So while it wouldnt be impossible for the European Parliament to amend or reject the patent law, it is very unlikely. The main hope is in the parliaments anger at being ignored by the European Commission. Anti-patent forces in Europe will have to work hard to lobby their representatives in parliament and make sure that all those opposed to the law show up when votes take place. And those of us in the United States will have to hope that these forces are successful. As I said in my previous column, if Europe rejected software patents, it could potentially be a strong force in reforming the broken software patent system we currently have in the United States.Click here to read how an EU patent law could affect open source. As Ive said before, patents in software make very little sense. Imagine if Raymond Chandler had patented the dangerous woman or Alfred Hitchcock had patented long, unbroken film shots or if the Beatles had patented the verse-chorus-verse pop song? Most people would consider patents for these and similar things to be silly, but they are very similar in scope to many software patents. Thats whyas in books, movies and musicthe proper intellectual-property protection for software is copyright protections, not patents. Supporters of the proposed European software patent law have said that its passage is needed for Europe to become a dominant business force. But if this law isnt overturned, many European-based firms could go out of business or be consumed by large U.S. software firms. And then the only dominant force in Europe when it comes to software will be big American companies. eWEEK Labs Director Jim Rapoza can be reached at firstname.lastname@example.org. Check out eWEEK.coms for the latest news, reviews and analysis about productivity and business solutions.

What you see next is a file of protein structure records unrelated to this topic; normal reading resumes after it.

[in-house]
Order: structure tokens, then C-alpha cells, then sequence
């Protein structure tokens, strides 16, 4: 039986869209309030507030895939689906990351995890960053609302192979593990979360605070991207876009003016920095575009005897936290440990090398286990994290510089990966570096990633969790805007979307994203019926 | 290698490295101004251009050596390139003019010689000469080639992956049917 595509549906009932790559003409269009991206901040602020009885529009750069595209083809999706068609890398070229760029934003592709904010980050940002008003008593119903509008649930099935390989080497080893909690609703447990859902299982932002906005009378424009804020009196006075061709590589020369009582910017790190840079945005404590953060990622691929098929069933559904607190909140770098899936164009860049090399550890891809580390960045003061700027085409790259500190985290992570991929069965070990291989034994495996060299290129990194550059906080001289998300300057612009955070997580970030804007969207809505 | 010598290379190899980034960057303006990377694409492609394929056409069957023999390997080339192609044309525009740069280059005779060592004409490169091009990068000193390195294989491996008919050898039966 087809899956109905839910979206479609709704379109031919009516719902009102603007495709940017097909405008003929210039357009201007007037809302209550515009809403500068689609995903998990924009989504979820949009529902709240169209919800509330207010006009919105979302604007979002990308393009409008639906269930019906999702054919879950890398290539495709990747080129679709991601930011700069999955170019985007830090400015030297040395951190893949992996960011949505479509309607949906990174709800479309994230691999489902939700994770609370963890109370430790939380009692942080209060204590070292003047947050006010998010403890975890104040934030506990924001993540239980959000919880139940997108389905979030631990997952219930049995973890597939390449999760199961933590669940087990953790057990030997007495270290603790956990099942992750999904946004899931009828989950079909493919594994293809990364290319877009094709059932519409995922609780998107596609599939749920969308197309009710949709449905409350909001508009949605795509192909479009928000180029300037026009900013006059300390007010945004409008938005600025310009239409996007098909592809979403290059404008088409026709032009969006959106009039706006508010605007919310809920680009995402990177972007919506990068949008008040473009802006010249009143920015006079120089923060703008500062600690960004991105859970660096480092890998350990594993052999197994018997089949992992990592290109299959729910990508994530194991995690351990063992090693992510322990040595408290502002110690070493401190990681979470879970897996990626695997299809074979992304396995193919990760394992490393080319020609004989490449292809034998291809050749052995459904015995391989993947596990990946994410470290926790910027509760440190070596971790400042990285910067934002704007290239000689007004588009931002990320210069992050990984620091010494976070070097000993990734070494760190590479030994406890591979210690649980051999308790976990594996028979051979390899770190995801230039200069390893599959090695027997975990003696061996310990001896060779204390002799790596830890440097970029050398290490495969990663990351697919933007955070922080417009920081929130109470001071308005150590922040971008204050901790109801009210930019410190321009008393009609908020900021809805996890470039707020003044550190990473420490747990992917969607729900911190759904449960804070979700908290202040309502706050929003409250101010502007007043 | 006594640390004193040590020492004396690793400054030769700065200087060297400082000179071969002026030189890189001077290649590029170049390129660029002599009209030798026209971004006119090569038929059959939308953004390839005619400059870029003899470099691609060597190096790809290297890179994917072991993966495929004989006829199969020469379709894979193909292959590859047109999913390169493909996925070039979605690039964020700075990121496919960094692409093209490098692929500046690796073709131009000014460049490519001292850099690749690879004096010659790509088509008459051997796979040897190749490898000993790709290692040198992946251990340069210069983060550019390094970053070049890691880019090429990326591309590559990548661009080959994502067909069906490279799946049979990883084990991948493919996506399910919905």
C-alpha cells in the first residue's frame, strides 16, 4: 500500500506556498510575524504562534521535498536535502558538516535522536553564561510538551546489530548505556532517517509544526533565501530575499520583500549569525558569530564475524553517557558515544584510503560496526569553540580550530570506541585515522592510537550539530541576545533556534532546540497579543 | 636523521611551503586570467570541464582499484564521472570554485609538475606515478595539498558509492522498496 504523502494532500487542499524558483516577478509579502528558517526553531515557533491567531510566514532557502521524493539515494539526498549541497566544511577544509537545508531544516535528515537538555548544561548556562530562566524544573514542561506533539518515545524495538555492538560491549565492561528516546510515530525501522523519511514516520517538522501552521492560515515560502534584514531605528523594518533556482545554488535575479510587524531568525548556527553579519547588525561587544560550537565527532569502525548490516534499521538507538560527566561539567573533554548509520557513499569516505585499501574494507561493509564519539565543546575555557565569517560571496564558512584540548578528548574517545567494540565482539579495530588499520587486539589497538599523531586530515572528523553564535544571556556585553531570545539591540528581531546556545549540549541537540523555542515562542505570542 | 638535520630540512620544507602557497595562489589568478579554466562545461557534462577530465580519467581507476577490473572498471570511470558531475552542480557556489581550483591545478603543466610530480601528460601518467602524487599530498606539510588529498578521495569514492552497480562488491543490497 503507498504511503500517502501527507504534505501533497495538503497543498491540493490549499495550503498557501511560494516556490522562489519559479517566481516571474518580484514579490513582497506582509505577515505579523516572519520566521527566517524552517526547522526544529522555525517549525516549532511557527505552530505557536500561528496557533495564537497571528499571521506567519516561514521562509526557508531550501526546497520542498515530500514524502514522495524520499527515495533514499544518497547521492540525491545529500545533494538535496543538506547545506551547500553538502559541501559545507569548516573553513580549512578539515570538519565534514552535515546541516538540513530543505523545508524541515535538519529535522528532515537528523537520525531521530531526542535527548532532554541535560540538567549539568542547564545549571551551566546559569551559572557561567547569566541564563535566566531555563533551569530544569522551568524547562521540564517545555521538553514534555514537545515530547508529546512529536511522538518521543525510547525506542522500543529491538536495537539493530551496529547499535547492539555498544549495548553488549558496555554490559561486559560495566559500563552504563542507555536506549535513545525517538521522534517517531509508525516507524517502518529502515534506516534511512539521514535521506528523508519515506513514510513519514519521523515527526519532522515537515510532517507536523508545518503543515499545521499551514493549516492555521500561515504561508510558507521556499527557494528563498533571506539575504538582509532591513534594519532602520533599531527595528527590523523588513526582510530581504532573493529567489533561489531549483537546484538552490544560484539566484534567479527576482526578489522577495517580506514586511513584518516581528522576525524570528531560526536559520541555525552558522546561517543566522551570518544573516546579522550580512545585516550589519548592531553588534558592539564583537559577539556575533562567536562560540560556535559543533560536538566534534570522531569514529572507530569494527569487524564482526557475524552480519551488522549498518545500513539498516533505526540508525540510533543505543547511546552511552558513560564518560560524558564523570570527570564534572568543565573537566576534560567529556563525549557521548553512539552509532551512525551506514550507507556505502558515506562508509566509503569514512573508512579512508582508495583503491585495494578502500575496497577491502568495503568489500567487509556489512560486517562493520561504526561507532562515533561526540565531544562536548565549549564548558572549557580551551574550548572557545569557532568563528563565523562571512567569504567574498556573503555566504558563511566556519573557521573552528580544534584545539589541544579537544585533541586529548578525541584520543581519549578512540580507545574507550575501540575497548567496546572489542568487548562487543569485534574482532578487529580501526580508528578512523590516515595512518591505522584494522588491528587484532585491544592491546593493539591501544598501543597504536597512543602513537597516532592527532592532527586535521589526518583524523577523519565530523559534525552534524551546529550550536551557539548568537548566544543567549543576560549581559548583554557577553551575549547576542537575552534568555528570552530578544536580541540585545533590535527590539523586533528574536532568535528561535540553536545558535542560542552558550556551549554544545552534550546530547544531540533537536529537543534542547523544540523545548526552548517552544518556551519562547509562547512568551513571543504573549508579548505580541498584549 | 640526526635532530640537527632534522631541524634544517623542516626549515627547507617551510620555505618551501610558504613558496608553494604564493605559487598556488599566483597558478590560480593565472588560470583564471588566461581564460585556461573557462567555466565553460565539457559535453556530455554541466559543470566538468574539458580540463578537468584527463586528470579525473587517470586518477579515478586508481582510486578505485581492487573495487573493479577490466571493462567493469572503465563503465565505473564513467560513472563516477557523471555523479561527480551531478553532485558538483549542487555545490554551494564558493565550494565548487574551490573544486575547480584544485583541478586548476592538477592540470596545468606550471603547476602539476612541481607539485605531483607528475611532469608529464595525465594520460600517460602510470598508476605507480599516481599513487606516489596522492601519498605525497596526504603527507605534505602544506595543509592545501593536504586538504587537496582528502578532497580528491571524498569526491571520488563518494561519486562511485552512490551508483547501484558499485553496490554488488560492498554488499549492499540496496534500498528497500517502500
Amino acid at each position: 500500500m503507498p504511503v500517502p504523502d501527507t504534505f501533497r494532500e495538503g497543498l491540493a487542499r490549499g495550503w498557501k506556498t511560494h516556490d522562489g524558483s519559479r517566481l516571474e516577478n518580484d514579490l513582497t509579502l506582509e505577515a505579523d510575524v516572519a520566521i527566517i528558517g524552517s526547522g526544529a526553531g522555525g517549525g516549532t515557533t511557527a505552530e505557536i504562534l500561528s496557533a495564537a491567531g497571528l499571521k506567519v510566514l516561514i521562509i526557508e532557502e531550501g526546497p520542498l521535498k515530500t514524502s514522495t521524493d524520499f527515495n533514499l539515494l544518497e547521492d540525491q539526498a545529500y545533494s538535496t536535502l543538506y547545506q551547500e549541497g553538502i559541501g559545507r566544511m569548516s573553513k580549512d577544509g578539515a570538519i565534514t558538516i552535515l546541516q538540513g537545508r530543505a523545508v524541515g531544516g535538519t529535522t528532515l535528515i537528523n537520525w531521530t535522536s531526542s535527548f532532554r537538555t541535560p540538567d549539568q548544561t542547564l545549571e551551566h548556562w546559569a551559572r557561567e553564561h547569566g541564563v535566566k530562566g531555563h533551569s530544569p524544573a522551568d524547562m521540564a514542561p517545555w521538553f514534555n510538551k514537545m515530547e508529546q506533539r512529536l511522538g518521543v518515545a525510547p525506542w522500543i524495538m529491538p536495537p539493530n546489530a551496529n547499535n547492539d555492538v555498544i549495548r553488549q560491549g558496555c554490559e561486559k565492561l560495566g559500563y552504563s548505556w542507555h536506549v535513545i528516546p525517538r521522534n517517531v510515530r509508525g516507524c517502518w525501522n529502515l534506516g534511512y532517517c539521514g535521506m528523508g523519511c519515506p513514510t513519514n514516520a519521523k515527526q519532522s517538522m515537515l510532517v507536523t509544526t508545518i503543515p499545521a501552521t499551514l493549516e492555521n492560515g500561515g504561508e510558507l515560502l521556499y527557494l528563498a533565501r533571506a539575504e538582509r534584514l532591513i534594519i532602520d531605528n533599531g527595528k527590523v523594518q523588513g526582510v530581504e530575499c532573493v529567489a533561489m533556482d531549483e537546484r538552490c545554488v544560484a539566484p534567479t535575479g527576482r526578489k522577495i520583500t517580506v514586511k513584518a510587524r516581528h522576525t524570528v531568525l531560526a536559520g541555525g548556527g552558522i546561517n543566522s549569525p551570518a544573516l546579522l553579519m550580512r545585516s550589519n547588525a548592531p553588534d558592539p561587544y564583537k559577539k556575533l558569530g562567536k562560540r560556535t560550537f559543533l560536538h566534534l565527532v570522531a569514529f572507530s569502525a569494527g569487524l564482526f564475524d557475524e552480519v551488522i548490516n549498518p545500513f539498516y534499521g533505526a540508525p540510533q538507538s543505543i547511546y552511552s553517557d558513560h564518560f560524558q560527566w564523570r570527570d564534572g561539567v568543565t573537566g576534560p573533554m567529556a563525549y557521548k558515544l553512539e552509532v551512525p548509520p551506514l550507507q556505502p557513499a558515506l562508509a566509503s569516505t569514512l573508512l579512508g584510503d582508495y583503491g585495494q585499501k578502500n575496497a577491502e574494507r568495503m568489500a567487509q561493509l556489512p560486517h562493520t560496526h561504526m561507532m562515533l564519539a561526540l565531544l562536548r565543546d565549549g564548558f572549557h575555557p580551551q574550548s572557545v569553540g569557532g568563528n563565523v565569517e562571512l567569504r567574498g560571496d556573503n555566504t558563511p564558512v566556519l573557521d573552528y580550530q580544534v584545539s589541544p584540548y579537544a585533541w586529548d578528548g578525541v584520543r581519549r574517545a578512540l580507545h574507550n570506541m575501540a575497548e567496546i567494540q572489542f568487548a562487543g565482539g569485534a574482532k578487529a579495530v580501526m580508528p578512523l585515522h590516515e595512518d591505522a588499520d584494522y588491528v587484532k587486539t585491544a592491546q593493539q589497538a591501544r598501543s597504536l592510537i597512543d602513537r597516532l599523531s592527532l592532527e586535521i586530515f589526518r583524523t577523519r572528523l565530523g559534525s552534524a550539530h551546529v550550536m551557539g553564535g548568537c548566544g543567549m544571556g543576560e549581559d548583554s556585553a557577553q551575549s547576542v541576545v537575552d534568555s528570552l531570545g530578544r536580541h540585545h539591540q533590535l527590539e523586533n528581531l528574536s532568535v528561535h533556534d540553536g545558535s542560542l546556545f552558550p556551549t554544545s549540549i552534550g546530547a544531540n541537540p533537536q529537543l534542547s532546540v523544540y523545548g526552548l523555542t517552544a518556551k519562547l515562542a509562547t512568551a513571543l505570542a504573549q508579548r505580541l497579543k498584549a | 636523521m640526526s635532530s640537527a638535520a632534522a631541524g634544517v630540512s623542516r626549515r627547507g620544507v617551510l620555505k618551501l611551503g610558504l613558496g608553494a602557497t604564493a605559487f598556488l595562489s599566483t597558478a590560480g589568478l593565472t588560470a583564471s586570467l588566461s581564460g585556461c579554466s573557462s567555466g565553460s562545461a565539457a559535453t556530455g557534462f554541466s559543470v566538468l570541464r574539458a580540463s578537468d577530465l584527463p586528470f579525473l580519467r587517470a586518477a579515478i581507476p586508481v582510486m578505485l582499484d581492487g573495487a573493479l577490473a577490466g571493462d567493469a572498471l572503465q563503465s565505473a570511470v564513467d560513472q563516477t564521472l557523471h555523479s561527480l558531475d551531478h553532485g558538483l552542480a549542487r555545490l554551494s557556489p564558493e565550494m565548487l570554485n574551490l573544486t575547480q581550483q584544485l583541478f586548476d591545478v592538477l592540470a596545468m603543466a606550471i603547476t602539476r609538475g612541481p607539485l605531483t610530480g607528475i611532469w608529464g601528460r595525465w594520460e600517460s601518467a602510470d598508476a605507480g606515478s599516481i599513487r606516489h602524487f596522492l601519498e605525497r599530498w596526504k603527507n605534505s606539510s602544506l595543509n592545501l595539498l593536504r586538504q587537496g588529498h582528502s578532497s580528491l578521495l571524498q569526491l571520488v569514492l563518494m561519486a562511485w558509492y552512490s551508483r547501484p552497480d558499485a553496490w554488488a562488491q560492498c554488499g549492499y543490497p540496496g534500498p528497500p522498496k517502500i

If the European law passes, U.S.-style software patents will spread through even more of the world. Innovative and small software firms that recently thrived recently in Europe will face a potential onslaught of broad and obvious patents from U.S. companies. And the law could be used directly to limit or prevent the spread and growth of open-source software.